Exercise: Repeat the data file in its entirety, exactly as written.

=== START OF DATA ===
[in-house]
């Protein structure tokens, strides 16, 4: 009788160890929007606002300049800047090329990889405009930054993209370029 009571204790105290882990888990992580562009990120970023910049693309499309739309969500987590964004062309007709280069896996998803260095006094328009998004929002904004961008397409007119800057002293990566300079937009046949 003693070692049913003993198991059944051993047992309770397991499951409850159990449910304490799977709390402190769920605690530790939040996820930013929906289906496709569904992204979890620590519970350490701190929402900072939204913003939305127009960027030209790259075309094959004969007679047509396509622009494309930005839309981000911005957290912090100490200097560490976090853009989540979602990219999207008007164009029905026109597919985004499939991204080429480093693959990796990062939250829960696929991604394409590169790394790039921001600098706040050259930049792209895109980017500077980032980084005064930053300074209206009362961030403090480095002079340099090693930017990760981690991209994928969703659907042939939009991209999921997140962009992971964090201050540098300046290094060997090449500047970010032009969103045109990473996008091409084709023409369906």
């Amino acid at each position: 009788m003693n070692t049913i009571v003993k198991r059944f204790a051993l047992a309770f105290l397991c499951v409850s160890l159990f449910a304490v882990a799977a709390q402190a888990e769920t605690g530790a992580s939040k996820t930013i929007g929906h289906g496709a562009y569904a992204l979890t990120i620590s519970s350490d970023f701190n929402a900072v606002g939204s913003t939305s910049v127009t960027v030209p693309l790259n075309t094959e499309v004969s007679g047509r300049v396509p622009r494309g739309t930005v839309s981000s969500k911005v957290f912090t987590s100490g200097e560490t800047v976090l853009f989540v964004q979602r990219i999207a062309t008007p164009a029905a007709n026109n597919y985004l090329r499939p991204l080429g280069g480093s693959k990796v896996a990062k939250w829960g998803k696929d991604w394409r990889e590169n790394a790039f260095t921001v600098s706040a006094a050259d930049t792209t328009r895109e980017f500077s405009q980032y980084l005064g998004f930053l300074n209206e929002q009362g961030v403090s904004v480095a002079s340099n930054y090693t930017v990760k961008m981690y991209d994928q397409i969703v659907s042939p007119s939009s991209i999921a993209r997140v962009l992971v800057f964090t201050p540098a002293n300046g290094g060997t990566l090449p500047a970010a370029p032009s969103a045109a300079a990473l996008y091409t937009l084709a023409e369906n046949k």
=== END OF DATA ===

[in-house]
């Protein structure tokens, strides 16, 4: 009788160890929007606002300049800047090329990889405009930054993209370029 009571204790105290882990888990992580562009990120970023910049693309499309739309969500987590964004062309007709280069896996998803260095006094328009998004929002904004961008397409007119800057002293990566300079937009046949 003693070692049913003993198991059944051993047992309770397991499951409850159990449910304490799977709390402190769920605690530790939040996820930013929906289906496709569904992204979890620590519970350490701190929402900072939204913003939305127009960027030209790259075309094959004969007679047509396509622009494309930005839309981000911005957290912090100490200097560490976090853009989540979602990219999207008007164009029905026109597919985004499939991204080429480093693959990796990062939250829960696929991604394409590169790394790039921001600098706040050259930049792209895109980017500077980032980084005064930053300074209206009362961030403090480095002079340099090693930017990760981690991209994928969703659907042939939009991209999921997140962009992971964090201050540098300046290094060997090449500047970010032009969103045109990473996008091409084709023409369906």
């Amino acid at each position: 009788m003693n070692t049913i009571v003993k198991r059944f204790a051993l047992a309770f105290l397991c499951v409850s160890l159990f449910a304490v882990a799977a709390q402190a888990e769920t605690g530790a992580s939040k996820t930013i929007g929906h289906g496709a562009y569904a992204l979890t990120i620590s519970s350490d970023f701190n929402a900072v606002g939204s913003t939305s910049v127009t960027v030209p693309l790259n075309t094959e499309v004969s007679g047509r300049v396509p622009r494309g739309t930005v839309s981000s969500k911005v957290f912090t987590s100490g200097e560490t800047v976090l853009f989540v964004q979602r990219i999207a062309t008007p164009a029905a007709n026109n597919y985004l090329r499939p991204l080429g280069g480093s693959k990796v896996a990062k939250w829960g998803k696929d991604w394409r990889e590169n790394a790039f260095t921001v600098s706040a006094a050259d930049t792209t328009r895109e980017f500077s405009q980032y980084l005064g998004f930053l300074n209206e929002q009362g961030v403090s904004v480095a002079s340099n930054y090693t930017v990760k961008m981690y991209d994928q397409i969703v659907s042939p007119s939009s991209i999921a993209r997140v962009l992971v800057f964090t201050p540098a002293n300046g290094g060997t990566l090449p500047a970010a370029p032009s969103a045109a300079a990473l996008y091409t937009l084709a023409e369906n046949k």